Raise Your Hands If You Think Colombia Is One Big Cube Of Cocaine
January 12, 2009 by rtwsenior
…And if you have tuned into my blogsite today, you´ll think that it is under the influence too. It suddenly looks and acts very strange. I don´t know why it says Revolution at the top and is now spread out all over Kingdom Come, but I have written to my blogmaster for rescue. And no, I didn´t get kidnapped by revolutionaries who are now using my site. All will be restored to normal soon… A little bit later: Sorry to sound the alarm. My blogsite looks just fine now. What could have been wrong with it? I have no idea, but it was spread all over the place and was titled “Revolution.” Probably, just Juan toying with cyberspace. He´s a handy scapegoat and might be blamed for every sort of glitch. To continue:
…Also, no final word on our hostel ghost, Juan, but I don´t think anyone has seen or heard him recently.
Now, to the theme of the day: To address our common perception of this country as being a hotbed of the drug world, I have to say that if I didn´t already know something about that, I never would have picked up the perception here. There is literally no clue as to that parallel world….or underworld….here on the streets of the second-largest city in Colombia. Nor was there in Bogota.
Both cities are clean, progressive places to be and higher on the desirable scale than many, many of the world cities that I have been in. Only the merest smattering of beggars; actually, not even that really, as statistically, the number is too small to even count. People all look healthy and happy and they love family life. Sure, there are poor, but from what I´ve seen, they have a place in the scale of things and are not outcasts. I have not seen any homelessness here and that´s more than I could ever say about the U.S. and surely, now that would be more true than ever, given our drastic foreclosure rate.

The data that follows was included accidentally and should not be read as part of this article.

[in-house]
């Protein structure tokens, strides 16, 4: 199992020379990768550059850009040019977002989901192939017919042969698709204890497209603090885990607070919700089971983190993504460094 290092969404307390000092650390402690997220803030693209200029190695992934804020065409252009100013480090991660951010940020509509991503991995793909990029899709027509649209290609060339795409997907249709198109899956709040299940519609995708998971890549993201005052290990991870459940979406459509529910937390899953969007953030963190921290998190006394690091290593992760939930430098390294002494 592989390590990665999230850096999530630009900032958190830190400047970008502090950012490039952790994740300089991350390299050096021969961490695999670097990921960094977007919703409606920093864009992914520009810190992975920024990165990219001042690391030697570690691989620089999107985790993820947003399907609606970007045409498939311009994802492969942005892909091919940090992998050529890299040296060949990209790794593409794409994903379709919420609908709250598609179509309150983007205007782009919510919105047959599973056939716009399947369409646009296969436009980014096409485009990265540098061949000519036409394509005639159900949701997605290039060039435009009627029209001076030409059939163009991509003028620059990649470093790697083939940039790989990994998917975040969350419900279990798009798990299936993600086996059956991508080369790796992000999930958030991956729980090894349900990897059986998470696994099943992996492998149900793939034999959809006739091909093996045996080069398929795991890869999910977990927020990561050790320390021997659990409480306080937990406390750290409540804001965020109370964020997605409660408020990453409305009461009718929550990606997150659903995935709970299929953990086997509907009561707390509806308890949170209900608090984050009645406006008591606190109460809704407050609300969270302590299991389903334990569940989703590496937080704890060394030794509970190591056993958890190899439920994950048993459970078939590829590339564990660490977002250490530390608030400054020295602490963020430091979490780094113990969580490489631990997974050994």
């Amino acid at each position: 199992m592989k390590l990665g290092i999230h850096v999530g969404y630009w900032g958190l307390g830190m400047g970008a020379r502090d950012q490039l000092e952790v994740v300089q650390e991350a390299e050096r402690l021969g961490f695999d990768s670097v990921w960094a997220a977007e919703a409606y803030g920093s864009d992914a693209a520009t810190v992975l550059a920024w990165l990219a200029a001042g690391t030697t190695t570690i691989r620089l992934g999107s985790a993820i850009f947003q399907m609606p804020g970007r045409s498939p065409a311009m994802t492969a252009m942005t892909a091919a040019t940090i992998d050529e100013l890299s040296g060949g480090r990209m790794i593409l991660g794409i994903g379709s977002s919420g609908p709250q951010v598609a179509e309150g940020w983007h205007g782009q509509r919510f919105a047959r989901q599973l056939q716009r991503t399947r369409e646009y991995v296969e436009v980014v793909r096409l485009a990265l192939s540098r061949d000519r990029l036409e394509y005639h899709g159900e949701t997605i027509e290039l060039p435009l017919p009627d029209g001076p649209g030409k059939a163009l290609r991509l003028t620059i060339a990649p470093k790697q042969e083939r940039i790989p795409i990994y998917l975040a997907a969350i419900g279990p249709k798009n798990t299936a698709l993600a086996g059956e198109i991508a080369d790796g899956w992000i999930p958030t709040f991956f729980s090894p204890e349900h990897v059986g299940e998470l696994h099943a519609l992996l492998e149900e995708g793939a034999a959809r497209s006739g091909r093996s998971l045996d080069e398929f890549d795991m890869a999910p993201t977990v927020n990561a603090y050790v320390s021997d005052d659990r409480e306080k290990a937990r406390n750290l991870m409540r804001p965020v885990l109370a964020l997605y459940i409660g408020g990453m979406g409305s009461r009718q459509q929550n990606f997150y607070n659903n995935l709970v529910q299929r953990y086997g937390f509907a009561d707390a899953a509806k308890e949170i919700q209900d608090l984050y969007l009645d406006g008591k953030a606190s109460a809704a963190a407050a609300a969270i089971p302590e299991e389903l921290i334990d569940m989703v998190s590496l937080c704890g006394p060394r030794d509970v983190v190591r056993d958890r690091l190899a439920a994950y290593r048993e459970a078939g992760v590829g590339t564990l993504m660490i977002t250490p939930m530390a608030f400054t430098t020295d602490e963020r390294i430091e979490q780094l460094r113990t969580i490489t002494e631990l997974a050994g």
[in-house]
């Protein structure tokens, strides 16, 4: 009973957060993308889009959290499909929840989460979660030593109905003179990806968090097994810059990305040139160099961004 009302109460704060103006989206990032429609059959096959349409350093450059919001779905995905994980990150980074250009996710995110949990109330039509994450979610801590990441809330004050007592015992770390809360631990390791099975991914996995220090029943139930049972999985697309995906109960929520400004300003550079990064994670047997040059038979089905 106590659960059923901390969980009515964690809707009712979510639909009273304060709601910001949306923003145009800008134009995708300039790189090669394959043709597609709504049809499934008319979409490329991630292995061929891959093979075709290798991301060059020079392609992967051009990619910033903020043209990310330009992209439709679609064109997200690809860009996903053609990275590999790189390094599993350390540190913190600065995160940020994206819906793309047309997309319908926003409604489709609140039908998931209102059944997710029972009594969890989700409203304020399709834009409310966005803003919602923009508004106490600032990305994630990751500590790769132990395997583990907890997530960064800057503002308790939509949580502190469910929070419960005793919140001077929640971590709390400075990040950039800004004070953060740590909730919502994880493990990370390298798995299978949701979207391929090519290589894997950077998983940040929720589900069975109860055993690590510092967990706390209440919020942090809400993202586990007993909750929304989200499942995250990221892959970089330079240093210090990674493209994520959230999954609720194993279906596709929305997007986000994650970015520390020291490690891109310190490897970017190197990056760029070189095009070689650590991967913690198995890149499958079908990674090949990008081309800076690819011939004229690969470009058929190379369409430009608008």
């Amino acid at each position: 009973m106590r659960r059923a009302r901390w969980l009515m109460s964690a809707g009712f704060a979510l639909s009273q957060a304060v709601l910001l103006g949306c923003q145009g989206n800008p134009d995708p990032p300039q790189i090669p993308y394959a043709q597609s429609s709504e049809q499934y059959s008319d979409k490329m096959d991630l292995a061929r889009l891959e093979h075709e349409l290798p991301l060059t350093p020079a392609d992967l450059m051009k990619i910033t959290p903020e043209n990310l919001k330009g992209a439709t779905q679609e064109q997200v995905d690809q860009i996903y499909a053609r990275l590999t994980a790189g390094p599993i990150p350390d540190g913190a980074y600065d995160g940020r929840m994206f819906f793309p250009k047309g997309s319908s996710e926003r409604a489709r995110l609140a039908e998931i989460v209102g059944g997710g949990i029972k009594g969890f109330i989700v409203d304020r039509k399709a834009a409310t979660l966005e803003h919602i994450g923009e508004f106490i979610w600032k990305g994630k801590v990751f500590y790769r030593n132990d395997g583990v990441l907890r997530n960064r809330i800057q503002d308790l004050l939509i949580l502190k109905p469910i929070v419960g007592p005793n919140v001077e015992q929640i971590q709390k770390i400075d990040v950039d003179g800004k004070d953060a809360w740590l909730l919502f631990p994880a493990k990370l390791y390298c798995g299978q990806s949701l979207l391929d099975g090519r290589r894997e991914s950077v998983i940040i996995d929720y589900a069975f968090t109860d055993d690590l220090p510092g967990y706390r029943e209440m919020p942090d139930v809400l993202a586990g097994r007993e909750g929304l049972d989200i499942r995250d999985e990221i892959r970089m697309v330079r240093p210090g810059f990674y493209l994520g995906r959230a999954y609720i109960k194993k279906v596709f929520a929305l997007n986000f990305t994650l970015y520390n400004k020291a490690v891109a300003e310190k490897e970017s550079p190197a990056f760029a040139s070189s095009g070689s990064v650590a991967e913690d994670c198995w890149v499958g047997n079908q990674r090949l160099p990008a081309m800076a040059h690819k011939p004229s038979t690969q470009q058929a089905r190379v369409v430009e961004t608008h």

I see no drug scene, whatsoever, though I´m not going to the clubs at night. I mean the sort that causes wastrels to hang around doorways or city parks. The only zoned person I have spotted was an Irish guy right here in the hostel and he was a lone exception. Yes, it is accepted that the wild jungle areas on either side of this highly-trafficed corridor of tourism and trade, are dangerous to travel in. The local people speak matter-of-factly about that. But, as long as folks don´t wander off into the rebel strongholds and cocaine areas, then there is peace and safety.
It´s very clear that there is a well-worn backpacker´s circuit here and we all make figure eights on the map, passing each other on our routes from Bogota north to the Caribbean towns of Santa Marta, Taganga, and Cartegena and the great Tyrona National Park with its highest-mountain-near-a-seacoast-in-the-world. Then, we whirl down south to Cali and out to Ecuador. The greatest dangers to all of us foreigners is freezing on the cold AC buses or lingering at the rest stop and getting left behind because we wanted to finish the plate of food we had just scored from the cafeteria line.
My plans are shaping up now. I will be in Medellin until 6:45 p.m. Wednesday, January 14, when I take a 14-hour overnight bus to Santa Marta and then a local bus to Taganga where I already have hostel reservations for Thursday. Tomorrow, I will take in the local zoo. Yesterday, I visited the Botanical Gardens. But, today I stayed home in the hostel as it was a national holiday about the Maji- called the Three Kings, and nothing was open. Woops! It just occurred to me that this would have been a significant day to get Juan a ride to the Next World. Maybe it´s not too late. If I give a loud whistle from down here in this hostel, perhaps I can get a royal camel to come and pick him up.
More soon on that unfolding story and others.